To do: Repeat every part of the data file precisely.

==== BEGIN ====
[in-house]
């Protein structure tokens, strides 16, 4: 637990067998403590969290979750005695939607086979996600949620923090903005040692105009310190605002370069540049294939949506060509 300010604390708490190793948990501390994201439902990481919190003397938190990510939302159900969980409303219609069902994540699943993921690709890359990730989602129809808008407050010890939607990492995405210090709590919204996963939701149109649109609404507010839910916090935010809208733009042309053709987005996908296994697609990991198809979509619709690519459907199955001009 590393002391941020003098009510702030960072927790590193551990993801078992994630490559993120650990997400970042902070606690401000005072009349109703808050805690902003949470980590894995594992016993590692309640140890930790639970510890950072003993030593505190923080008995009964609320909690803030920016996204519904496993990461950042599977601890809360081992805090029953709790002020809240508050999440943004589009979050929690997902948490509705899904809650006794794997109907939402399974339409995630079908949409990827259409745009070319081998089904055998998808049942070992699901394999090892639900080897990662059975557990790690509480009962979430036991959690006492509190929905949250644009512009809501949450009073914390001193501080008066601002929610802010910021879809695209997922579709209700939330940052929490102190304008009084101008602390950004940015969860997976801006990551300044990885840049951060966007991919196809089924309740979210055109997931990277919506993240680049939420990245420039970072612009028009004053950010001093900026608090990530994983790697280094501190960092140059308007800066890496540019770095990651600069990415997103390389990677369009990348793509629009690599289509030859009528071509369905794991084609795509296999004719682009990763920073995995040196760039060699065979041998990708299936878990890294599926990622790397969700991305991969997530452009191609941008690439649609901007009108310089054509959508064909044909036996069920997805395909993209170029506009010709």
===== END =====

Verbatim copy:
[in-house]
């Protein structure tokens, strides 16, 4: 637990067998403590969290979750005695939607086979996600949620923090903005040692105009310190605002370069540049294939949506060509 300010604390708490190793948990501390994201439902990481919190003397938190990510939302159900969980409303219609069902994540699943993921690709890359990730989602129809808008407050010890939607990492995405210090709590919204996963939701149109649109609404507010839910916090935010809208733009042309053709987005996908296994697609990991198809979509619709690519459907199955001009 590393002391941020003098009510702030960072927790590193551990993801078992994630490559993120650990997400970042902070606690401000005072009349109703808050805690902003949470980590894995594992016993590692309640140890930790639970510890950072003993030593505190923080008995009964609320909690803030920016996204519904496993990461950042599977601890809360081992805090029953709790002020809240508050999440943004589009979050929690997902948490509705899904809650006794794997109907939402399974339409995630079908949409990827259409745009070319081998089904055998998808049942070992699901394999090892639900080897990662059975557990790690509480009962979430036991959690006492509190929905949250644009512009809501949450009073914390001193501080008066601002929610802010910021879809695209997922579709209700939330940052929490102190304008009084101008602390950004940015969860997976801006990551300044990885840049951060966007991919196809089924309740979210055109997931990277919506993240680049939420990245420039970072612009028009004053950010001093900026608090990530994983790697280094501190960092140059308007800066890496540019770095990651600069990415997103390389990677369009990348793509629009690599289509030859009528071509369905794991084609795509296999004719682009990763920073995995040196760039060699065979041998990708299936878990890294599926990622790397969700991305991969997530452009191609941008690439649609901007009108310089054509959508064909044909036996069920997805395909993209170029506009010709």